Although divorce puts a strain on the entire family, children are hit particularly hard. Sometimes, kids may become clingy during or after a Tennessee split. These are a few reasons why this occurs.
Children get a sense of security from their parents, but that can be shattered in a divorce. This can manifest in the child becoming clingy toward one or both parents. They crave the security they’ve always known and want to retain it. While this affects younger children more, older kids can also experience a sense of abandonment and loss of security.
The feeling of losing a parent
When parents get divorced, the child often has a feeling that they are losing a parent. The shift in the family dynamic sees one parent moving out of the marital home; sometimes, one parent gains custody of the kids while the other only gets visitation. In that situation, the child might become clingy toward the parent who moves out.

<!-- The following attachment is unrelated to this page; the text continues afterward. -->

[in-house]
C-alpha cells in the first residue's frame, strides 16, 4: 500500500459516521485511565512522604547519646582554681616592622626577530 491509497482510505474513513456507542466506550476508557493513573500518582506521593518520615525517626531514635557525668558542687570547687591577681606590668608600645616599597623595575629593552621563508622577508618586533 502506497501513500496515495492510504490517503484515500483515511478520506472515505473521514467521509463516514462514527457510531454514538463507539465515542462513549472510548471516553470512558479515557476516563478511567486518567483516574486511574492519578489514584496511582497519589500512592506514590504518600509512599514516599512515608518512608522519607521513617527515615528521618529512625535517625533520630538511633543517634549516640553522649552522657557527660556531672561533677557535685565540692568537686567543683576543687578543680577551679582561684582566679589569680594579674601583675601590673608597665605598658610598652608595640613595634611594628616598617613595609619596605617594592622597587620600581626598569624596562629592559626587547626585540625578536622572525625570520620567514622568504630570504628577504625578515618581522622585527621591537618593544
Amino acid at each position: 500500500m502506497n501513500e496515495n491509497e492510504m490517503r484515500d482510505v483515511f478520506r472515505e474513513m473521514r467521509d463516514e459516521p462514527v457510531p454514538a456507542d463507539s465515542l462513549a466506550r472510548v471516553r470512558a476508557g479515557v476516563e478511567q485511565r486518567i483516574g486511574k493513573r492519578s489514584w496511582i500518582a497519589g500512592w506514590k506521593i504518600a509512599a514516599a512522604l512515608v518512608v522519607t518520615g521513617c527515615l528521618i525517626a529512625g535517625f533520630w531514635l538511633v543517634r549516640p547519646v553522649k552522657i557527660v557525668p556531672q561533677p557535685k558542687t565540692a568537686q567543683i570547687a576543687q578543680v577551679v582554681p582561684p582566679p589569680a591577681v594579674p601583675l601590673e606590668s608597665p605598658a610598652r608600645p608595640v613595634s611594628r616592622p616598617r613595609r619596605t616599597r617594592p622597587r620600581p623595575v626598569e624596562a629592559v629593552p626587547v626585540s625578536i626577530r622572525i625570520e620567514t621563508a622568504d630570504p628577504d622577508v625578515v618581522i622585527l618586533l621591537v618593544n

Anxiety and uncertainty
Children carry the idea that every member of the family belongs together under the same roof. However, divorce changes that theory and causes panic and uncertainty. A child can become clingy toward both parents during this time as they experience anxiety and a feeling of hopelessness. This can affect kids of all age groups; very young children often cry, ask to sleep with a parent or may even resume wetting the bed. Older kids might act out by acting sick to get out of going to school and wanting to cling to a parent instead.
Parents can help their kids during and after divorce by ensuring they have predictable routines. Staying active in the child’s life, respecting how they feel and letting them talk about it can help. However, if reassurance isn’t enough, therapy might be appropriate.